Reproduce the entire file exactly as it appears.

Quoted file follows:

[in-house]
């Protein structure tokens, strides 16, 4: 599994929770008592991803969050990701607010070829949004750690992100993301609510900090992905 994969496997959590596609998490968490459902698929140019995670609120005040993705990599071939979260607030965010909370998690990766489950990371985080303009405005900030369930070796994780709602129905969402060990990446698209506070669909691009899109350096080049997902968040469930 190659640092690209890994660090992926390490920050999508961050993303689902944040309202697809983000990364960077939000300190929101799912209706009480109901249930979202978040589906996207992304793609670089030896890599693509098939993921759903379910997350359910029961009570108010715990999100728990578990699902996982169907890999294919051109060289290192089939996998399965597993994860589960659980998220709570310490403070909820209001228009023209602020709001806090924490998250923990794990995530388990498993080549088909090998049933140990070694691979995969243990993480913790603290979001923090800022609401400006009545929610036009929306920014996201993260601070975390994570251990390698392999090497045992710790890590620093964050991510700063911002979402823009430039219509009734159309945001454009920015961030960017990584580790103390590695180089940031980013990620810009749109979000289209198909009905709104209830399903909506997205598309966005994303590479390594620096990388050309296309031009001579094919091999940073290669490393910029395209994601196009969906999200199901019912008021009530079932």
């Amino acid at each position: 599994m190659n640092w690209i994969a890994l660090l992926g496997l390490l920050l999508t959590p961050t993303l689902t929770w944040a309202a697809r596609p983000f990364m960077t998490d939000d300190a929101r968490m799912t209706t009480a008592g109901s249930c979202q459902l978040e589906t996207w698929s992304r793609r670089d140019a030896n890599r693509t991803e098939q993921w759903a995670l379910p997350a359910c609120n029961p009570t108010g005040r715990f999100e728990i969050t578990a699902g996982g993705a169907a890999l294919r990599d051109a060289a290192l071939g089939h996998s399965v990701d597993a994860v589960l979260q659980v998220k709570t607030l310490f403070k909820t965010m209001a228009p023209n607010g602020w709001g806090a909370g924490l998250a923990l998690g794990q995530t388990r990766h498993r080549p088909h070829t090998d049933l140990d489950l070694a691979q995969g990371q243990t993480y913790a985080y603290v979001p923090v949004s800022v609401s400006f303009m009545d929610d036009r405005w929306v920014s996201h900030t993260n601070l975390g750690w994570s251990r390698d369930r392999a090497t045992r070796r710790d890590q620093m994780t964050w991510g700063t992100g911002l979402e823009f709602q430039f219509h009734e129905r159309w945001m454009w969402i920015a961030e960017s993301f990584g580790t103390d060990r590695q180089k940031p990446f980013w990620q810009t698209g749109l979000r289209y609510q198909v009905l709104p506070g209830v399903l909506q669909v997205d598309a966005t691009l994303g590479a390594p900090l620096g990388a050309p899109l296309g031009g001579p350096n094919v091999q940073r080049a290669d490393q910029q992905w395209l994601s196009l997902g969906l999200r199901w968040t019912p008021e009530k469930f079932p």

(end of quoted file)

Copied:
[in-house]
């Protein structure tokens, strides 16, 4: 599994929770008592991803969050990701607010070829949004750690992100993301609510900090992905 994969496997959590596609998490968490459902698929140019995670609120005040993705990599071939979260607030965010909370998690990766489950990371985080303009405005900030369930070796994780709602129905969402060990990446698209506070669909691009899109350096080049997902968040469930 190659640092690209890994660090992926390490920050999508961050993303689902944040309202697809983000990364960077939000300190929101799912209706009480109901249930979202978040589906996207992304793609670089030896890599693509098939993921759903379910997350359910029961009570108010715990999100728990578990699902996982169907890999294919051109060289290192089939996998399965597993994860589960659980998220709570310490403070909820209001228009023209602020709001806090924490998250923990794990995530388990498993080549088909090998049933140990070694691979995969243990993480913790603290979001923090800022609401400006009545929610036009929306920014996201993260601070975390994570251990390698392999090497045992710790890590620093964050991510700063911002979402823009430039219509009734159309945001454009920015961030960017990584580790103390590695180089940031980013990620810009749109979000289209198909009905709104209830399903909506997205598309966005994303590479390594620096990388050309296309031009001579094919091999940073290669490393910029395209994601196009969906999200199901019912008021009530079932």
């Amino acid at each position: 599994m190659n640092w690209i994969a890994l660090l992926g496997l390490l920050l999508t959590p961050t993303l689902t929770w944040a309202a697809r596609p983000f990364m960077t998490d939000d300190a929101r968490m799912t209706t009480a008592g109901s249930c979202q459902l978040e589906t996207w698929s992304r793609r670089d140019a030896n890599r693509t991803e098939q993921w759903a995670l379910p997350a359910c609120n029961p009570t108010g005040r715990f999100e728990i969050t578990a699902g996982g993705a169907a890999l294919r990599d051109a060289a290192l071939g089939h996998s399965v990701d597993a994860v589960l979260q659980v998220k709570t607030l310490f403070k909820t965010m209001a228009p023209n607010g602020w709001g806090a909370g924490l998250a923990l998690g794990q995530t388990r990766h498993r080549p088909h070829t090998d049933l140990d489950l070694a691979q995969g990371q243990t993480y913790a985080y603290v979001p923090v949004s800022v609401s400006f303009m009545d929610d036009r405005w929306v920014s996201h900030t993260n601070l975390g750690w994570s251990r390698d369930r392999a090497t045992r070796r710790d890590q620093m994780t964050w991510g700063t992100g911002l979402e823009f709602q430039f219509h009734e129905r159309w945001m454009w969402i920015a961030e960017s993301f990584g580790t103390d060990r590695q180089k940031p990446f980013w990620q810009t698209g749109l979000r289209y609510q198909v009905l709104p506070g209830v399903l909506q669909v997205d598309a966005t691009l994303g590479a390594p900090l620096g990388a050309p899109l296309g031009g001579p350096n094919v091999q940073r080049a290669d490393q910029q992905w395209l994601s196009l997902g969906l999200r199901w968040t019912p008021e009530k469930f079932p």